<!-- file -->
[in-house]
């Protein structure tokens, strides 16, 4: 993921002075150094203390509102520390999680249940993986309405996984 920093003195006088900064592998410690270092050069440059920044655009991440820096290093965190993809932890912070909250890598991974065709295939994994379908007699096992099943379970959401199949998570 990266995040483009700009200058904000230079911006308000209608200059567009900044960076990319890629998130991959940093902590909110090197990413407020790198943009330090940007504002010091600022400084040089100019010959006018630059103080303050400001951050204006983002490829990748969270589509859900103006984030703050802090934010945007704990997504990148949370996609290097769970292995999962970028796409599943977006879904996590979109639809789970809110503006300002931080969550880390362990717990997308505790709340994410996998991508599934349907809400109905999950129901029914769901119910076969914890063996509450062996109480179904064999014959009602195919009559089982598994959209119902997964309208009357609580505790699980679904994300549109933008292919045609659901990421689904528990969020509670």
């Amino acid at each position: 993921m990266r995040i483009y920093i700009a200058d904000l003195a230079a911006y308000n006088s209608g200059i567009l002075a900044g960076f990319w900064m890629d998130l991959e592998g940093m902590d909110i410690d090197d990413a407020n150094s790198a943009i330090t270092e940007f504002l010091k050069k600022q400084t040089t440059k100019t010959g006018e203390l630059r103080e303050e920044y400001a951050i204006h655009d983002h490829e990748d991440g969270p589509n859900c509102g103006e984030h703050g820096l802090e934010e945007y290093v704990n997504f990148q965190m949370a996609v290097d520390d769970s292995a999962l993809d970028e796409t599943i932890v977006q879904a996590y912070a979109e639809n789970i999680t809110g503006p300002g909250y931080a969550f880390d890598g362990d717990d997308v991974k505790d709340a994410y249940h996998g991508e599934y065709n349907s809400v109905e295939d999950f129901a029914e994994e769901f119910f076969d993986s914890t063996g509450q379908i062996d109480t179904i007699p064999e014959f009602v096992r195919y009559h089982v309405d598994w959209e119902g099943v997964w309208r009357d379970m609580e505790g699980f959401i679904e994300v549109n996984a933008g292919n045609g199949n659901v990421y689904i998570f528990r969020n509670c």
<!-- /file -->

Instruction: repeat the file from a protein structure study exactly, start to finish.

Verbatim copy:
[in-house]
């Protein structure tokens, strides 16, 4: 993921002075150094203390509102520390999680249940993986309405996984 920093003195006088900064592998410690270092050069440059920044655009991440820096290093965190993809932890912070909250890598991974065709295939994994379908007699096992099943379970959401199949998570 990266995040483009700009200058904000230079911006308000209608200059567009900044960076990319890629998130991959940093902590909110090197990413407020790198943009330090940007504002010091600022400084040089100019010959006018630059103080303050400001951050204006983002490829990748969270589509859900103006984030703050802090934010945007704990997504990148949370996609290097769970292995999962970028796409599943977006879904996590979109639809789970809110503006300002931080969550880390362990717990997308505790709340994410996998991508599934349907809400109905999950129901029914769901119910076969914890063996509450062996109480179904064999014959009602195919009559089982598994959209119902997964309208009357609580505790699980679904994300549109933008292919045609659901990421689904528990969020509670």
């Amino acid at each position: 993921m990266r995040i483009y920093i700009a200058d904000l003195a230079a911006y308000n006088s209608g200059i567009l002075a900044g960076f990319w900064m890629d998130l991959e592998g940093m902590d909110i410690d090197d990413a407020n150094s790198a943009i330090t270092e940007f504002l010091k050069k600022q400084t040089t440059k100019t010959g006018e203390l630059r103080e303050e920044y400001a951050i204006h655009d983002h490829e990748d991440g969270p589509n859900c509102g103006e984030h703050g820096l802090e934010e945007y290093v704990n997504f990148q965190m949370a996609v290097d520390d769970s292995a999962l993809d970028e796409t599943i932890v977006q879904a996590y912070a979109e639809n789970i999680t809110g503006p300002g909250y931080a969550f880390d890598g362990d717990d997308v991974k505790d709340a994410y249940h996998g991508e599934y065709n349907s809400v109905e295939d999950f129901a029914e994994e769901f119910f076969d993986s914890t063996g509450q379908i062996d109480t179904i007699p064999e014959f009602v096992r195919y009559h089982v309405d598994w959209e119902g099943v997964w309208r009357d379970m609580e505790g699980f959401i679904e994300v549109n996984a933008g292919n045609g199949n659901v990421y689904i998570f528990r969020n509670c």